Androgenic alopecia is the most frequent form of hair loss, which can occur both in men and in women. The term “androgenic alopecia” is understood as meaning hair deficiency states the cause of which is a genetically determined hypersensitivity of the hair root to 5α-dihydrotestosterone.
A typical example of androgenic alopecia is the common baldness in men, that is, male pattern baldness. However, androgenic alopecia can also occur in women of sexually mature age-with or without the clinical features of male baldness.
A prerequisite of treatment of androgenic hair loss is early interruption of the pathogenetic processes which cause degeneration of the hair follicle. To achieve a normalization of the hair cycle, that is, prolonging of the growth phase of the hair, it is necessary to reduce the biologically active amount of androgen at the follicle. When endocrinopathies have been ruled out and medicaments which comprise testosterone or other substances having an androgenic action have been discontinued, inhibition of androgen stimulation at the target organ is necessary. To achieve this aim, two routes are theoretically conceivable: firstly, inhibition of the activity of the 5α-reductase and therefore a reduction in the conversion of testosterone into 5α-dihydrotestosterone, for example by estrogen, and secondly, blocking of the dihydrotestosterone-sensitive receptor protein, for example by antiandrogens.
Since all systemic treatment measures for androgenic alopecia are directed against the androgen action, they can be used on women of child-bearing age only with simultaneous contraception. After introduction of oral contraceptives, it was found that the course of androgenic alopecia and its concomitant symptoms is influenced favorably or unfavorably depending on whether an estrogen-emphasized preparation or a preparation with a residual androgenic action is administered.
In the absence of another risk-free alternative with a more potent action, estrogen-containing hair lotions have hitherto been described for treatment of androgenic alopecia in men. In women, this local treatment is recommended as an assisting measure, and the main emphasis is placed on systemic treatment.
All patients are instructed to treat the region of the scalp still covered with hair and not the areas which are already bald. In many cases, it is possible to alleviate or to stop the episodes of hair loss with the aid of these local measures.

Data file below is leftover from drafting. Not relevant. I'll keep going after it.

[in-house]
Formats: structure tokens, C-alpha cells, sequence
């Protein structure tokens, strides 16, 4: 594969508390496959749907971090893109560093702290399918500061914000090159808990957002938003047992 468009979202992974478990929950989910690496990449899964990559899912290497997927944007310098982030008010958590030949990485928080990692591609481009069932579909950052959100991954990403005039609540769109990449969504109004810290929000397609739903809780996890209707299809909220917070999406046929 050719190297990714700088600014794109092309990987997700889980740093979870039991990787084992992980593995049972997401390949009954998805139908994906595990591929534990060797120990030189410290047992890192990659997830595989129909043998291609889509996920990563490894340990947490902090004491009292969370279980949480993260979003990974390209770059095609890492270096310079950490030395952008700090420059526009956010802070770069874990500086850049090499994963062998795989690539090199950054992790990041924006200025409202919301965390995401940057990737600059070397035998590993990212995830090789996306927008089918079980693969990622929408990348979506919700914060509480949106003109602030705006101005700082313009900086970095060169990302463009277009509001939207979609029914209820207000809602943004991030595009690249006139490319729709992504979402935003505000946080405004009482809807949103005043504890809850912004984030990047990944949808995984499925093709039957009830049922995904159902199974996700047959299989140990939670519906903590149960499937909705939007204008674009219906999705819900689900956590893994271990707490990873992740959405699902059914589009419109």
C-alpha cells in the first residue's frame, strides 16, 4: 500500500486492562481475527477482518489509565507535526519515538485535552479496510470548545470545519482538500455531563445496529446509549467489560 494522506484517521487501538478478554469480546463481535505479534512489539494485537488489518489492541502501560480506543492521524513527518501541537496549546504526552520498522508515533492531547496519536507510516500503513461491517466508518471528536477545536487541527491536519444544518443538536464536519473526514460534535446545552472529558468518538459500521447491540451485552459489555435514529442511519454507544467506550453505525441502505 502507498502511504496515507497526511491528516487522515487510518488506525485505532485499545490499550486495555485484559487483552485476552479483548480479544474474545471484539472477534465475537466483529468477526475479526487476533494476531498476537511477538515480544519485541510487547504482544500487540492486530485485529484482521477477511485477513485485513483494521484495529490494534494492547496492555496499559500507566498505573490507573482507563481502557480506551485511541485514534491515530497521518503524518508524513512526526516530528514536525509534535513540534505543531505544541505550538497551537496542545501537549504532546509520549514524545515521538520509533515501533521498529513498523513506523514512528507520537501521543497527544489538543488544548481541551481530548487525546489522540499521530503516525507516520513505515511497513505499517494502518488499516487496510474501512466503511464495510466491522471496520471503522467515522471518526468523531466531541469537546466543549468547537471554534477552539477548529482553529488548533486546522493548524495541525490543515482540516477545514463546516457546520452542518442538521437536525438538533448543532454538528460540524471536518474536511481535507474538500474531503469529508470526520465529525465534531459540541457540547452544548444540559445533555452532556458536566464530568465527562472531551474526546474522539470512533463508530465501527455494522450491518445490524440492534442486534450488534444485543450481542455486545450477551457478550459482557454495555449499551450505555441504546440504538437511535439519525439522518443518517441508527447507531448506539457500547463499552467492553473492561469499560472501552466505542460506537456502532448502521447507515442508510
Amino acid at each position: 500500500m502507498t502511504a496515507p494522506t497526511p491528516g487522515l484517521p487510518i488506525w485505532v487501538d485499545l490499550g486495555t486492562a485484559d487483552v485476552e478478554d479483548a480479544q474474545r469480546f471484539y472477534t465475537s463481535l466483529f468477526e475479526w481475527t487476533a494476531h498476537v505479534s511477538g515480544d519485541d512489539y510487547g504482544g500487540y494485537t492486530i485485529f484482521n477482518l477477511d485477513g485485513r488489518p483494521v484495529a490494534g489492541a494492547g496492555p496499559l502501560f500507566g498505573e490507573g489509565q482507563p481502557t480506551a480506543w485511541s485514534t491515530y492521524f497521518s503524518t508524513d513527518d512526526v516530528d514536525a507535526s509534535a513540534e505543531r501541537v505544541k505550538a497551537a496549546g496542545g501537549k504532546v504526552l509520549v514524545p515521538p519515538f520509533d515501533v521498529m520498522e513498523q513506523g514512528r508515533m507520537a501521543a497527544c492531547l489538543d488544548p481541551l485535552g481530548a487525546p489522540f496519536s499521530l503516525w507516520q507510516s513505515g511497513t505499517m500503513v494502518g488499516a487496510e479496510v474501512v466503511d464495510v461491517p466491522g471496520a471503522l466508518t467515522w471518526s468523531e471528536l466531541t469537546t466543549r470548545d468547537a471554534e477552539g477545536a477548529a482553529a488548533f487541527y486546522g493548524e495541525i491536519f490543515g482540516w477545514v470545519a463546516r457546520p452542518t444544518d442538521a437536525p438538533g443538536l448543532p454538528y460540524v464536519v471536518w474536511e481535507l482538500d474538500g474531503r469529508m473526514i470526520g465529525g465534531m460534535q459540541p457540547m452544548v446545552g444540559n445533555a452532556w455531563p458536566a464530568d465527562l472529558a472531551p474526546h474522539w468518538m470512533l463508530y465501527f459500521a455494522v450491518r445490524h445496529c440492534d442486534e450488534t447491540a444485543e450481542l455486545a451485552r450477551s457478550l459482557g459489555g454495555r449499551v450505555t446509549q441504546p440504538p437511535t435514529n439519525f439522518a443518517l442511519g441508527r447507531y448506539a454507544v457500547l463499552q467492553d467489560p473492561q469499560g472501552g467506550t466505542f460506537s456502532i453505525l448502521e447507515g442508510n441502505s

Antiandrogens having a topical action are known from French Patent 2,693,461 and U.S. Pat. No. 5,411,981 (443-(4-hydroxybutyl)-4,4-dimethyl-2,5-dioxo-1-imidazolidinyl]-2-(trifluoromethyl)benzonitriles) and from PCT Application WO 98/05654 (3-aryl-2,4-dioxo-oxazolidines), but are currently not yet generally commercially available for treatment purposes.
Both classes of substance show a high bonding affinity for the androgen receptor at the hair root after topical application, with virtually no systemic activity.
Due to the teratogenicity of antiandrogens, intrinsic to the substances, with an influence on sex differentiation in the late stage of pregnancy, the substances mentioned cannot be used in the form of conventional aqueous/alcoholic hair lotions because of the occurrence of precipitates of the substances at the application site after evaporation of the solvent and the associated toxicological risk of transfer of the substance to pregnant women. Furthermore, delayed release of the active compounds over a relatively long period of time, in order to avoid high systemic concentrations of the active substance and the associated occurrence of systemic antiandrogenic effects, is not guaranteed by conventional formulations for application to the scalp.
In order to make the antiandrogenic active compounds in the above-mentioned references available for a reliable and effective treatment, it was therefore necessary to discover compositions which do not have the disadvantages described for conventional scalp treatment compositions.
The object is achieved by the compositions according to the invention, comprising one or more topical antiandrogens according to U.S. Pat. No. 5,411,981 or WO 98/05654, the disclosures of both of which are explicitly incorporated herein by reference, a physiologically tolerated volatile solvent or solvent mixture, a plasticizer and one or more physiologically acceptable film-forming agents which, after drying of the composition, form flexible films which adhere to the scalp and are capable of releasing the active compounds employed in a controlled manner and over a certain period of time. Moreover, the undesirable precipitation of the active compound at the application site is prevented by the compositions according to the invention.
The invention therefore relates to a composition comprising at least one physiologically tolerated film-forming agent, at least one physiologically tolerated solvent, at least one plasticizer and a compound of the formula I
or a stereoisomeric form or a physiologically tolerated salt of any of the foregoing, in which:
R1 is 1) —CN,
3) a halogen, or
R2 is 1) —CF3,
2) a halogen, or
R3 is 1) ═O,
2) ═S, or
X is 1) a radical of formula II
2) a radical of formula III
or X and Y together form a group of formula IV
in which R4 is 1) hydrogen atom,
3) (C2-C6)-alkenyl-, or
wherein the alkyl is mono- to trisubstituted by
4.4 —CN, or
Y is 1) a radical of formula V